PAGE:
How Automotive Infotainment Units Are Shaping the Future of Driver Safety

Asaf EldadMarch 15, 2017

How Automotive Infotainment Units Are Shaping the Future of Driver Safety

By Asaf Eldad, Vice President of Strategic Business Development for GreenRoad

There was a time, not long ago, when we didn’t expect our cars to talk to us. The only screens in our vehicles were the ones we used to change the radio station. But as GPS navigation systems, mobile devices, and telematics aftermarket solutions became more popular, automakers saw the opportunity to trade the traditional stereo interface for something much more interactive and versatile – the infotainment unit.

Infotainment units are becoming a standard installation in new vehicles, no longer a luxury add-on so much as a key decision factor for buyers. It’s estimated that 80 percent of new cars will be connected in this way by 2020.

The reasons to love infotainment are plentiful, especially for fleets – infotainment units not only handle GPS and navigation duties, but give drivers basic information about the health and status of their vehicle, serve as the hub for music streaming, and often enable drivers to interact with advanced driver assistance systems (ADAS). Most importantly, they do all of this without distracting drivers, thanks to features like voice activation and buttons on the wheel.

If you’re thinking this sounds a lot like a mobile phone embedded in your drivers’ dashboards, you’re catching on. Infotainment is becoming its own mobility platform where developers and enterprise software providers can deliver apps. Interacting with it feels a lot like using the App Store or Google Play. In some cases, that’s exactly what you’re doing – Apple and Google have both built their own mobility platforms for infotainment.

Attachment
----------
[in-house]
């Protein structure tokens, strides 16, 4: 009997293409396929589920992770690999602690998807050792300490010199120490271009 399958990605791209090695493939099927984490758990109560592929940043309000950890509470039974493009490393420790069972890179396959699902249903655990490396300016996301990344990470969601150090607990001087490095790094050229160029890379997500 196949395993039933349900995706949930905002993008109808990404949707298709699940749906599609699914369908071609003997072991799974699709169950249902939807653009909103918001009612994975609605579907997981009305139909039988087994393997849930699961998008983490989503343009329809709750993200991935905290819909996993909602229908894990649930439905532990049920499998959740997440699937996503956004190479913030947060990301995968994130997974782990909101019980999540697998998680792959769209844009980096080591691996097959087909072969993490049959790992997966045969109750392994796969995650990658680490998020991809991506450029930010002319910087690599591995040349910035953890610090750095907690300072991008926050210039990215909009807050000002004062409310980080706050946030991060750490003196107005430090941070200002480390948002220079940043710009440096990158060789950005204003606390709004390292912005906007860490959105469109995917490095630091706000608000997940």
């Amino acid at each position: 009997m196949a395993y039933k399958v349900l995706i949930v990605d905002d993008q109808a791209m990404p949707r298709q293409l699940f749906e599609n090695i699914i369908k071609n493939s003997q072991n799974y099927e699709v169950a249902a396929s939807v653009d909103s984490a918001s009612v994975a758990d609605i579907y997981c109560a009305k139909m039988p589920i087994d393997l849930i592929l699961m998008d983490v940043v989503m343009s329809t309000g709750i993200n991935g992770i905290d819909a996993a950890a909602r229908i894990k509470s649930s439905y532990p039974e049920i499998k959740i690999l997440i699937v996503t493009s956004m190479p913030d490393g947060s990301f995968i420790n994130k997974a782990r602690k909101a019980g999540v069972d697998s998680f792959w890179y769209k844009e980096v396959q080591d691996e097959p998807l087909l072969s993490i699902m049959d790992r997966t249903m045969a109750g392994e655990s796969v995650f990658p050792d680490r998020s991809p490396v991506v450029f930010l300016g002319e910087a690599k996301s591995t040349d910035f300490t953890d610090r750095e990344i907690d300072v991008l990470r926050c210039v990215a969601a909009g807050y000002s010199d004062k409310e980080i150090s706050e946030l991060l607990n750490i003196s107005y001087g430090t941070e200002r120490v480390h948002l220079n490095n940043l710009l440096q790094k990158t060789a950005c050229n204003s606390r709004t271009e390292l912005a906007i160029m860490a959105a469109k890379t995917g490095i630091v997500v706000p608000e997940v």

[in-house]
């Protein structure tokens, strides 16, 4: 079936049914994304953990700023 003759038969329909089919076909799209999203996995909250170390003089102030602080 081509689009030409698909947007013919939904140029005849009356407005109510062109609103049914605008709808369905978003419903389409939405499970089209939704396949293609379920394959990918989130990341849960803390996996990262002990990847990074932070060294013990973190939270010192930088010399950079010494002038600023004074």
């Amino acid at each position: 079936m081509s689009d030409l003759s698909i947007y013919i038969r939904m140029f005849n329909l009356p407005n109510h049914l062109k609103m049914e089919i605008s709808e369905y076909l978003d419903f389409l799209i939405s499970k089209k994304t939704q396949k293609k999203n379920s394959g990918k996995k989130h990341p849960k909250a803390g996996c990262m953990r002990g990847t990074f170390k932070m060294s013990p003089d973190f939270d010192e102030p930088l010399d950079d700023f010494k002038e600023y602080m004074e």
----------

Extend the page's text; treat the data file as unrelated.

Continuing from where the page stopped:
Some vehicle equipment manufacturers (OEMs) are connecting infotainment units to the car’s Controller Area Network (CAN) bus, allowing vehicles to communicate back to app makers and fleet managers about road conditions and other factors that may affect the driving experience. This two-way data sharing facilitates the ability for app makers to provide context-based experiences, altering the app’s UI, functionality or feedback based on road conditions, time of day, vehicle health or other information that can be gleaned from the car’s sensors. For example, picture your employees using GreenRoad on an icy winter day, and our infotainment app automatically adjusts to ensure drivers brake sooner and drive more slowly than they would on a sunny day.

It also offers fleet managers the opportunity to get accurate insights into how their drivers are handling these road conditions. In the past, fleet managers were limited to the insights they could glean from telematics. But in the near future, a combination of ADAS, telematics and built-in connectivity will create a new level of nuanced visibility that will make it easier to analyze and predict driver safety concerns.

When this shift to infotainment happens, it will make fleet safety initiatives easier to roll out, as companies will no longer need to install custom hardware. The challenge will be in managing the different data feeds and formats produced by fleets comprised of vehicles from a variety of OEMs. However, over time, I believe unified conventions will arise and some traditional telematics companies will evolve into “omni-OEM” data aggregation solutions, similar to today’s IoT solutions that can take data from a variety of sources and normalize it into a unified structure.

The connected, software-based future of driver safety may be closer than you think. GreenRoad’s award-winning safety and fleet productivity solutions are becoming some of the first software-only solutions to be offered over infotainment units. This will give fleets hardware-free safety coaching, fleet tracking, and driver safety improvements over and above what’s provided by the onboard ADAS, without requiring any downtime for installation.

We might not have expected our cars to talk to us several years ago, but we also didn’t expect ideas like “zero-fatality roads” to suddenly seem achievable. In the very near future, whether we’re driving for personal or work reasons, we will expect our cars to play a proactive role in our safety. And they will be up to the challenge.